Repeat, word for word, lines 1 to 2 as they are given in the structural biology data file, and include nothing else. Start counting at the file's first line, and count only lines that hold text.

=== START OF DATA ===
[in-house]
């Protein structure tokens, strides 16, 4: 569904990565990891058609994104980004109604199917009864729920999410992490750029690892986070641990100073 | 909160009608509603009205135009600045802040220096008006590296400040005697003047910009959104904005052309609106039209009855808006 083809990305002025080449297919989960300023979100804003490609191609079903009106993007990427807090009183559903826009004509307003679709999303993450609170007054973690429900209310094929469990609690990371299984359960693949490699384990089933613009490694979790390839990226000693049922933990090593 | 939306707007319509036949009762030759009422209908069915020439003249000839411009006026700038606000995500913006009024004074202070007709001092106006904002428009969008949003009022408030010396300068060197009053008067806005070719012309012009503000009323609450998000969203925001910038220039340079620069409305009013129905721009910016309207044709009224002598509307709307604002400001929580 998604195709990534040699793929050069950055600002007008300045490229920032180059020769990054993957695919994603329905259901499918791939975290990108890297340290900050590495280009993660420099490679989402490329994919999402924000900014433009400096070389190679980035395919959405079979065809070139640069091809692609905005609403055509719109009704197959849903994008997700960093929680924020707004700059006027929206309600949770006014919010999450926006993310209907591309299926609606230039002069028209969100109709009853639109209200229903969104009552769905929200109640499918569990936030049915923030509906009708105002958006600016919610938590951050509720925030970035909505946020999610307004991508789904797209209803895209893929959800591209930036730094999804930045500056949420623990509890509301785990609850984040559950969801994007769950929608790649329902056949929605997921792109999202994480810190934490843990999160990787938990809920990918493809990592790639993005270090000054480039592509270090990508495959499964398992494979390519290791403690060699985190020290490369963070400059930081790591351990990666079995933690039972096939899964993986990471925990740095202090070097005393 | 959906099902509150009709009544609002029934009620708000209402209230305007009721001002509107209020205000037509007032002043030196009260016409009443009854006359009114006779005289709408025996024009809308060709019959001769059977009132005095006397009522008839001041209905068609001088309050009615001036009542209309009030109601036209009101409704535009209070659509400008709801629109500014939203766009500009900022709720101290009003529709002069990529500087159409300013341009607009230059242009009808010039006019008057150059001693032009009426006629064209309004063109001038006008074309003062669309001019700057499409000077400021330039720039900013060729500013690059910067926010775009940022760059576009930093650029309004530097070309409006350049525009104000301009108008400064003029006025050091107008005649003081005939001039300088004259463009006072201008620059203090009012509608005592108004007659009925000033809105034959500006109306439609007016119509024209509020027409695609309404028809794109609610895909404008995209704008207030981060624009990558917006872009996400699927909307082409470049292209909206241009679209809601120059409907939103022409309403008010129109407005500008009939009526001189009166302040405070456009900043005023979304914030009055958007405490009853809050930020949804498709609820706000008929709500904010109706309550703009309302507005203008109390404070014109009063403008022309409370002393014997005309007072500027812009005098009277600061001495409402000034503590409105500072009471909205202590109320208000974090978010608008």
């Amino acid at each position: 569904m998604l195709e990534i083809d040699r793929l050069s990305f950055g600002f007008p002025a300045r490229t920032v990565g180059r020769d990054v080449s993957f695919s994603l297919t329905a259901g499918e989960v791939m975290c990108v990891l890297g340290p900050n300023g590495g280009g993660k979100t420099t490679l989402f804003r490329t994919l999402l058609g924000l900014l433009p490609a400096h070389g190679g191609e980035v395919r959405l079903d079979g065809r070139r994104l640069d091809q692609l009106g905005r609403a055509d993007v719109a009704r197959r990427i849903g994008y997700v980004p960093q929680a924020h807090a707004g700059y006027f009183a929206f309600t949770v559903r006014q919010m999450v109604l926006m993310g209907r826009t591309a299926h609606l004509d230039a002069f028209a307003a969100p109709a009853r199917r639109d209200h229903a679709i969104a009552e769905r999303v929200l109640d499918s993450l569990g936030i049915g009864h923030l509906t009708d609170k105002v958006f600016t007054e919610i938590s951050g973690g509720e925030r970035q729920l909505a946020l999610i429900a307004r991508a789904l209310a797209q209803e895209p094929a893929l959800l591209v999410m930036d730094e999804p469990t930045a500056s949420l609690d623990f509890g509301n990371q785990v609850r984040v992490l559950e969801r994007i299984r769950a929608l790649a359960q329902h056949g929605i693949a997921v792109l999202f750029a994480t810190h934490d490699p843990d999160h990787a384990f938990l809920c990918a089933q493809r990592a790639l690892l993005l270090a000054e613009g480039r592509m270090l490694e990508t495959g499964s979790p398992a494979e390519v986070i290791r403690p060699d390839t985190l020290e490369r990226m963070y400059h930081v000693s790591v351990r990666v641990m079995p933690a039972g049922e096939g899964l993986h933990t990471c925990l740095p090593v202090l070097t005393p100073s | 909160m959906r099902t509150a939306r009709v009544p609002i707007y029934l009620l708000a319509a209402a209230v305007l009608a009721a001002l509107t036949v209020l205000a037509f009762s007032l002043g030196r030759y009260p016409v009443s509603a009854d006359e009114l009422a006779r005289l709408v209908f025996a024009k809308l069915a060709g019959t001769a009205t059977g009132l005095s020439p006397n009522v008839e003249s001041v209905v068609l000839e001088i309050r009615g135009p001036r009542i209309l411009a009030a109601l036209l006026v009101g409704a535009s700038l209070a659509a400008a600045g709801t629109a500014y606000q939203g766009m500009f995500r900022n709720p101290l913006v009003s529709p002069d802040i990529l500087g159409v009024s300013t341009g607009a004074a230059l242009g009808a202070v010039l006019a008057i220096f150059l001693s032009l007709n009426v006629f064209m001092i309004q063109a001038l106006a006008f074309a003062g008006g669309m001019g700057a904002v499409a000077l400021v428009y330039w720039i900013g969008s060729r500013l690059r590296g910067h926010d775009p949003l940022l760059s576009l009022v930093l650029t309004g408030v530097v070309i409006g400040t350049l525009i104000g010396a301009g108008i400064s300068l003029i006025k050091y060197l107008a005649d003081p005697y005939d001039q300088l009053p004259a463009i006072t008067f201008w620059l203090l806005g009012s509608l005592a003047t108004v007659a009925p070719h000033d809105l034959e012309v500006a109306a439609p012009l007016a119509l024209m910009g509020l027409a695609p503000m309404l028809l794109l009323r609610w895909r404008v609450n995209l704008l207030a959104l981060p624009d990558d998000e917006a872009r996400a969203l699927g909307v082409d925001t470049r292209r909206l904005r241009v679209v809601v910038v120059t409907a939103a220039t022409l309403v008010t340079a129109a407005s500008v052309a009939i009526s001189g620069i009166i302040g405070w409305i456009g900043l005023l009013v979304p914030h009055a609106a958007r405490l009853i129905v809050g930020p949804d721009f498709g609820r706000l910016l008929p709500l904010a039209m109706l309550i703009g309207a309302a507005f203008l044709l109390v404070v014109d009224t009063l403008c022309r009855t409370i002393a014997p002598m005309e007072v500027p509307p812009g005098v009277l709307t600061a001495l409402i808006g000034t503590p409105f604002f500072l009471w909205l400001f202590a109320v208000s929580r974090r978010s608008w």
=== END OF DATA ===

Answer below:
[in-house]
């Protein structure tokens, strides 16, 4: 569904990565990891058609994104980004109604199917009864729920999410992490750029690892986070641990100073 | 909160009608509603009205135009600045802040220096008006590296400040005697003047910009959104904005052309609106039209009855808006 083809990305002025080449297919989960300023979100804003490609191609079903009106993007990427807090009183559903826009004509307003679709999303993450609170007054973690429900209310094929469990609690990371299984359960693949490699384990089933613009490694979790390839990226000693049922933990090593 | 939306707007319509036949009762030759009422209908069915020439003249000839411009006026700038606000995500913006009024004074202070007709001092106006904002428009969008949003009022408030010396300068060197009053008067806005070719012309012009503000009323609450998000969203925001910038220039340079620069409305009013129905721009910016309207044709009224002598509307709307604002400001929580 998604195709990534040699793929050069950055600002007008300045490229920032180059020769990054993957695919994603329905259901499918791939975290990108890297340290900050590495280009993660420099490679989402490329994919999402924000900014433009400096070389190679980035395919959405079979065809070139640069091809692609905005609403055509719109009704197959849903994008997700960093929680924020707004700059006027929206309600949770006014919010999450926006993310209907591309299926609606230039002069028209969100109709009853639109209200229903969104009552769905929200109640499918569990936030049915923030509906009708105002958006600016919610938590951050509720925030970035909505946020999610307004991508789904797209209803895209893929959800591209930036730094999804930045500056949420623990509890509301785990609850984040559950969801994007769950929608790649329902056949929605997921792109999202994480810190934490843990999160990787938990809920990918493809990592790639993005270090000054480039592509270090990508495959499964398992494979390519290791403690060699985190020290490369963070400059930081790591351990990666079995933690039972096939899964993986990471925990740095202090070097005393 | 959906099902509150009709009544609002029934009620708000209402209230305007009721001002509107209020205000037509007032002043030196009260016409009443009854006359009114006779005289709408025996024009809308060709019959001769059977009132005095006397009522008839001041209905068609001088309050009615001036009542209309009030109601036209009101409704535009209070659509400008709801629109500014939203766009500009900022709720101290009003529709002069990529500087159409300013341009607009230059242009009808010039006019008057150059001693032009009426006629064209309004063109001038006008074309003062669309001019700057499409000077400021330039720039900013060729500013690059910067926010775009940022760059576009930093650029309004530097070309409006350049525009104000301009108008400064003029006025050091107008005649003081005939001039300088004259463009006072201008620059203090009012509608005592108004007659009925000033809105034959500006109306439609007016119509024209509020027409695609309404028809794109609610895909404008995209704008207030981060624009990558917006872009996400699927909307082409470049292209909206241009679209809601120059409907939103022409309403008010129109407005500008009939009526001189009166302040405070456009900043005023979304914030009055958007405490009853809050930020949804498709609820706000008929709500904010109706309550703009309302507005203008109390404070014109009063403008022309409370002393014997005309007072500027812009005098009277600061001495409402000034503590409105500072009471909205202590109320208000974090978010608008």